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Brett Brown, Jimmy Butler, Mike Scott, Switchgate: where does the blame go in Chicago defeat?

Plenty of blame to go around in such a bad loss, but what’s fair and what’s maybe more complicated?

The Sixers had their second of a back-to-back in Chicago last night and were still short-handed without Joel Embiid, who is (responsibly) nursing his left knee tendinitis. This is not the first time you’re hearing about it from us so we’ll spare you another re-cap as Justin Carter did an excellent job there. Let’s just dive into some of the details and points of contention today.

The big questions most people are writing about or discussing today all very much overlap: to switch or not to switch? Should Mike Scott have been subbed out? What’s Butler’s deal is he mad again? Did Brett Brown blow the game?

Switching and Butler

Switching has been all the craze in the NBA for a long time. It’s no secret that Jimmy Butler has feelings about it that he’d take up with his former coach Tom Thibodeau from time to time. Butler likes to take on a tough matchup and prides himself on that. So it bothers him sometimes when he is asked to switch and then has to watch a lesser perimeter defender get beat like a drum.

While he may have a point in many instances, on the whole switching isn’t going anywhere and the last few NBA Champs, the Warriors and the Cavs have comfortably put to bed any debates about its efficacy.

But regardless of Butler’s feelings, the way that he expresses himself might not always be fun for everyone around him:

He has already had a well-documented dust-up with the team’s coaching staff back in December and it seems at least fair to say that what is typically a “honeymoon period” for newly traded players (especially ones hoping to land monumental contracts in a few months) has not gone as smoothly as everyone would have liked; even if they do still want to make it work for a long time.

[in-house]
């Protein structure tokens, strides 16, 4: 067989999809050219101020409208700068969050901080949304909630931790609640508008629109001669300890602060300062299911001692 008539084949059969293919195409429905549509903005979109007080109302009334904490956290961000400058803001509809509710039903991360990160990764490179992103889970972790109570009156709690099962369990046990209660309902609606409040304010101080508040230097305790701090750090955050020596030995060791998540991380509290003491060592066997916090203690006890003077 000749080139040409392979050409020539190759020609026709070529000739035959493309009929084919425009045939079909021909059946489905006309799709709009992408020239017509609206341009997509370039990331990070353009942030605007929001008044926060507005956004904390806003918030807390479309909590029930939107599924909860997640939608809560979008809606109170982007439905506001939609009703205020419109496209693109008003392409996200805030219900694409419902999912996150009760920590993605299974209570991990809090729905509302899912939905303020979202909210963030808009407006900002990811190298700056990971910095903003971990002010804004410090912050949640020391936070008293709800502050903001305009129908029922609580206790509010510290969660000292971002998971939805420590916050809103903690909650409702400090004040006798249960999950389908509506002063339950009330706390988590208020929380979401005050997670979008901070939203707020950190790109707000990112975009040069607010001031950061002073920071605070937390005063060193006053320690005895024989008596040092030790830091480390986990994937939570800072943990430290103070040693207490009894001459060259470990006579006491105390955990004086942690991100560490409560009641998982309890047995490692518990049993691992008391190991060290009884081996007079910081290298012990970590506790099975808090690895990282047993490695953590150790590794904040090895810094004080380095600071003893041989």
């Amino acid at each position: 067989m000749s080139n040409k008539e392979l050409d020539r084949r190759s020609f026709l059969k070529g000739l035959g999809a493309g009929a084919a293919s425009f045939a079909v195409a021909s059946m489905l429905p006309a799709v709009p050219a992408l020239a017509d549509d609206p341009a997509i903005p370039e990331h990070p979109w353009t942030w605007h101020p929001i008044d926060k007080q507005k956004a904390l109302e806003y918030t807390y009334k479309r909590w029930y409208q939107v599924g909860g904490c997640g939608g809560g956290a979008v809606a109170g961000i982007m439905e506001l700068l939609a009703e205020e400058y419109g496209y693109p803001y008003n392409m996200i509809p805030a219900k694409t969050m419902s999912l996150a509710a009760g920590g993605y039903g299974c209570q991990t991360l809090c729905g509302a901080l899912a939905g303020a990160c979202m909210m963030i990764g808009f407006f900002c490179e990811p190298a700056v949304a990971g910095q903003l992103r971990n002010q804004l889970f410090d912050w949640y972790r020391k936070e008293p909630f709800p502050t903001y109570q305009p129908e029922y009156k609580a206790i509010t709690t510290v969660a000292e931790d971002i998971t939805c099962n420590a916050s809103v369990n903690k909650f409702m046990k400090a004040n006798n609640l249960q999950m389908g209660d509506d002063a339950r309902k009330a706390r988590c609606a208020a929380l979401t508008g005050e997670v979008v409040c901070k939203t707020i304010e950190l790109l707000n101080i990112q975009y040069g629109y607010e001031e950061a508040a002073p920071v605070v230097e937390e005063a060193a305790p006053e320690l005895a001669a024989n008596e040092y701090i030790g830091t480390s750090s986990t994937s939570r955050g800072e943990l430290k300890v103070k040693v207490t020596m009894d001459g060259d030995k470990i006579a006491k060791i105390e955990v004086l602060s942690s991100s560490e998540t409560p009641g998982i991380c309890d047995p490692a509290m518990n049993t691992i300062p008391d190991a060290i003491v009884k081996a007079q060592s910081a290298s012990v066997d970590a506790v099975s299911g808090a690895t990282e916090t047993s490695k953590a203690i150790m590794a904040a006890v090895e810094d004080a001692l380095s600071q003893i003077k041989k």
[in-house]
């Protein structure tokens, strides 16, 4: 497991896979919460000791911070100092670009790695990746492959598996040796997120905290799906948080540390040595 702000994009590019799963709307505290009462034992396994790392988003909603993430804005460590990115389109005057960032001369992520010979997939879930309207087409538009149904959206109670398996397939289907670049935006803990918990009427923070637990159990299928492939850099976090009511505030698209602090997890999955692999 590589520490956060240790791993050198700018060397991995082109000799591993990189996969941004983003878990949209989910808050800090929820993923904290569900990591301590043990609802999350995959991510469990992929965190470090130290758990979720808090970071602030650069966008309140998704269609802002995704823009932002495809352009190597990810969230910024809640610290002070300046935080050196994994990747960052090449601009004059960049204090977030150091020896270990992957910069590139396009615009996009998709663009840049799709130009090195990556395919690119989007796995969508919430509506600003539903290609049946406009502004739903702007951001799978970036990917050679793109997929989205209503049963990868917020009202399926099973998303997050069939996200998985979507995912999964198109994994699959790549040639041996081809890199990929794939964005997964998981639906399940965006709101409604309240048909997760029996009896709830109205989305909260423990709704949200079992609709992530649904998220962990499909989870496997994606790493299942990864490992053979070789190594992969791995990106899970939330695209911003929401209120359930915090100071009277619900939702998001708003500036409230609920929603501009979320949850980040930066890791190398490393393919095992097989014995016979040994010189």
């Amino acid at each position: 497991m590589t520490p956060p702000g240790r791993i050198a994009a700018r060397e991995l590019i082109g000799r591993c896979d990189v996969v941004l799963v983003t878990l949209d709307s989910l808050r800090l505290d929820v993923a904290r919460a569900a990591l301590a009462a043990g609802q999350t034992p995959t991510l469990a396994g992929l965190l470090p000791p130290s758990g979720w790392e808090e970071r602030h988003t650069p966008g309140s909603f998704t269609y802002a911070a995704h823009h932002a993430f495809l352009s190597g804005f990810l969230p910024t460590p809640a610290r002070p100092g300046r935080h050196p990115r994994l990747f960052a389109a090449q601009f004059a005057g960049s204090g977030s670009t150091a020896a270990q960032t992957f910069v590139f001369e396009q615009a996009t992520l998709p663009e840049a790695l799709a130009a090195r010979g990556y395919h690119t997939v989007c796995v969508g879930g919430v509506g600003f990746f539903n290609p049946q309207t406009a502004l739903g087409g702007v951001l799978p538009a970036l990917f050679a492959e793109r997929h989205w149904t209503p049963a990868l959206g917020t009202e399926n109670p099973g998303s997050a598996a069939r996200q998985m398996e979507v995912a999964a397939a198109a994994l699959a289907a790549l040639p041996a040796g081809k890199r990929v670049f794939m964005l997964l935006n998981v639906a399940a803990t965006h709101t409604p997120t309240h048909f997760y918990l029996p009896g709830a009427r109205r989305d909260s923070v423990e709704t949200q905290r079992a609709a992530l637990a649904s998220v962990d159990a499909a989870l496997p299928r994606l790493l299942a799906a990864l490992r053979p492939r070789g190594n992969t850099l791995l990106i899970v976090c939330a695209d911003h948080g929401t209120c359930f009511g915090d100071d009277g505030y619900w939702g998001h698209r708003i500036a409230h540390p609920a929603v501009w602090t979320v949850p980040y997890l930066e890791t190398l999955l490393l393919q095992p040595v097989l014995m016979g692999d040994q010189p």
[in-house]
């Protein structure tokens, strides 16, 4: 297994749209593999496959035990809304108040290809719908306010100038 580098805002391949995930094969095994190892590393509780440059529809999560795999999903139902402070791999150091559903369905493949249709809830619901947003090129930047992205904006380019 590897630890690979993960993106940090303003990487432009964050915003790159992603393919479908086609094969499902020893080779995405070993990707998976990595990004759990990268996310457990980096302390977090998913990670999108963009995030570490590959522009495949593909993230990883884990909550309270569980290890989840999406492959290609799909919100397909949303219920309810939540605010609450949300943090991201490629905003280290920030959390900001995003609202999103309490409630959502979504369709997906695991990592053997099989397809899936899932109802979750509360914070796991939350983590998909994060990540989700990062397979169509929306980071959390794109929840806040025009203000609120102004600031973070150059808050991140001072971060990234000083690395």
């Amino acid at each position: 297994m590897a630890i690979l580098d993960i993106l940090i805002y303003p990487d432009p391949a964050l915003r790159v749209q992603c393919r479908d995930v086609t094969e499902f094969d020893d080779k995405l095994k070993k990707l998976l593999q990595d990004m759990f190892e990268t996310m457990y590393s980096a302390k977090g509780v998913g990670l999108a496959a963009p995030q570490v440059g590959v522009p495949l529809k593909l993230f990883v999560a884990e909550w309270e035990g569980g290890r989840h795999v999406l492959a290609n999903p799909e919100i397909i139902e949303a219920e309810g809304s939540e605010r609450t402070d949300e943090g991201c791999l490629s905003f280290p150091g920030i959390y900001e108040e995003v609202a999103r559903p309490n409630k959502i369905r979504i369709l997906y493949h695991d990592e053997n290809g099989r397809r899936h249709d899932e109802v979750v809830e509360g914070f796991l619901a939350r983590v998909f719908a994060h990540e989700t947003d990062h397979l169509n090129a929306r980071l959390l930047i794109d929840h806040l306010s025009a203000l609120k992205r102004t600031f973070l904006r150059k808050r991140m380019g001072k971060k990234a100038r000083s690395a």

Fans pointed out last night that it appears Butler is saying “told ya man, that s-it don’t work man.” Presumably he means making a last minute read to switch:

Jimmy seems hard to get along with at times and doesn’t seem terribly interested in hiding that. But blaming others or an agreed upon system (if that is indeed the case here) when things go wrong seems frustrating for teammates or a coaching staff; especially brand new ones who may not even be familiar with said system yet.


If Philadelphia stopped the last play we’re instead talking about how Butler bailed the team out the last two games and that he is their closer and how will Embiid react to this when he’s back and blah blah blah.... A game of inches right? But let’s dig in.

Mike Scott and Butler both decide to cover Robin Lopez even though Lopez isn’t nearly as dangerous 25’ away from the hoop as Zach LaVine, who had 37 points at the time:

Is one of Butler or Scott to blame more so than the other? The short answer is boring: we don’t really know what the coach called for in the huddle, (although he has said he wanted a switch) so it’s hard to tell. But it’s more fun to infer stuff. In that case Scott made the biggest mistake by a mile. You can’t let LaVine turn the corner for an open layup and foul him and let him make the shot! This is worse than intentionally fouling Kevin Durant in crunch time the other night, man! Either foul hard or don’t at all!

Here is how the play unfolded a couple of times down the stretch when they executed a complete switch. This would have been better than what happened but LaVine still gets a way-too-easy layup on Scott:

Another time Scott at least coaxes him into a one-legged fading floater which Zach nails:

That isn’t an ideal matchup for the Sixers, of course. A few other times Scott forced LaVine into more difficult mid-range pull ups (that he sometimes missed) and that left Robin Lopez under the rim where he could get rebounds or bat balls out.

But based on the way the Sixers play that same spot frequently, it’s at least possible Butler may deserve some blame as well.

Consider: the few times the Sixers found success on these plays is when they hedged and didn’t fully switch immediately. This shows LaVine what may feel like a double for at least a moment. Here is how it looked when Butler doesn’t bolt to chase the big but stays aggressive on LaVine: